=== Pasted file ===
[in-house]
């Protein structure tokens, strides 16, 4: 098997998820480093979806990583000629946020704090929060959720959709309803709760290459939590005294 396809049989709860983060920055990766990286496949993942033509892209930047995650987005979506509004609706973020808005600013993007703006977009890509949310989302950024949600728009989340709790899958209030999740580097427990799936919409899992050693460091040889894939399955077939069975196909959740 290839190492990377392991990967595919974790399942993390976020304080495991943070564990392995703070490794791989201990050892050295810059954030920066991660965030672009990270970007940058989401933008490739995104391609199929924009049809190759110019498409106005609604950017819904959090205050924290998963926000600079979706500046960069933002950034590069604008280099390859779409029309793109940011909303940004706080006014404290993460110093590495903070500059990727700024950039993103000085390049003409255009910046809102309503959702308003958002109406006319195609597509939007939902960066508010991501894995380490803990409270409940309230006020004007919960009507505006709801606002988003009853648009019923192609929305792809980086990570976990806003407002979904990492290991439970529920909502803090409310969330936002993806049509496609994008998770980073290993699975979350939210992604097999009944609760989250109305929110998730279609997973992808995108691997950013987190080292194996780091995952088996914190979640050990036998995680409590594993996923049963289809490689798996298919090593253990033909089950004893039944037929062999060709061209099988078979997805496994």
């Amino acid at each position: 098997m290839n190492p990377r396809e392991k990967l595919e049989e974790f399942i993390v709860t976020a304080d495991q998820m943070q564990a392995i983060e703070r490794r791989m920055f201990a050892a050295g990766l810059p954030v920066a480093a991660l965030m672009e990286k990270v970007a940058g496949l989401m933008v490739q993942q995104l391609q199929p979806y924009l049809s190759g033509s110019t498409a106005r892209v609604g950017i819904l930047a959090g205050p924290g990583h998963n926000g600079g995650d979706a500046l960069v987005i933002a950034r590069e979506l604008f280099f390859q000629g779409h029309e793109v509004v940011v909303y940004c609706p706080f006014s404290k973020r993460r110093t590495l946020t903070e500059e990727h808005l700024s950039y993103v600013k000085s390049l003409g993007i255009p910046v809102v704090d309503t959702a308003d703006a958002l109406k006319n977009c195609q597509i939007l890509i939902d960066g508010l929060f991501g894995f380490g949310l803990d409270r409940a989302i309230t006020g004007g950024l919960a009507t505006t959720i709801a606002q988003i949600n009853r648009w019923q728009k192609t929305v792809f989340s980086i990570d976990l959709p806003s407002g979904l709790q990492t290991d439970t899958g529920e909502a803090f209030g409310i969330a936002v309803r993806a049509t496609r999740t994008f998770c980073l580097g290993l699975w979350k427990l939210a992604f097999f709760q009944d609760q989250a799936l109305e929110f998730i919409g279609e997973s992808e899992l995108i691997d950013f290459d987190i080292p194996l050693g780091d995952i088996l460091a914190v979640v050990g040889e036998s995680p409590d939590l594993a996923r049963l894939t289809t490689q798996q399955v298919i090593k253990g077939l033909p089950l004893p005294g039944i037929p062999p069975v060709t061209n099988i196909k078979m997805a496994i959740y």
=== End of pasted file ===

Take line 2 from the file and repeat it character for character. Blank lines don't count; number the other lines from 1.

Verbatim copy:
């Protein structure tokens, strides 16, 4: 098997998820480093979806990583000629946020704090929060959720959709309803709760290459939590005294 396809049989709860983060920055990766990286496949993942033509892209930047995650987005979506509004609706973020808005600013993007703006977009890509949310989302950024949600728009989340709790899958209030999740580097427990799936919409899992050693460091040889894939399955077939069975196909959740 290839190492990377392991990967595919974790399942993390976020304080495991943070564990392995703070490794791989201990050892050295810059954030920066991660965030672009990270970007940058989401933008490739995104391609199929924009049809190759110019498409106005609604950017819904959090205050924290998963926000600079979706500046960069933002950034590069604008280099390859779409029309793109940011909303940004706080006014404290993460110093590495903070500059990727700024950039993103000085390049003409255009910046809102309503959702308003958002109406006319195609597509939007939902960066508010991501894995380490803990409270409940309230006020004007919960009507505006709801606002988003009853648009019923192609929305792809980086990570976990806003407002979904990492290991439970529920909502803090409310969330936002993806049509496609994008998770980073290993699975979350939210992604097999009944609760989250109305929110998730279609997973992808995108691997950013987190080292194996780091995952088996914190979640050990036998995680409590594993996923049963289809490689798996298919090593253990033909089950004893039944037929062999060709061209099988078979997805496994």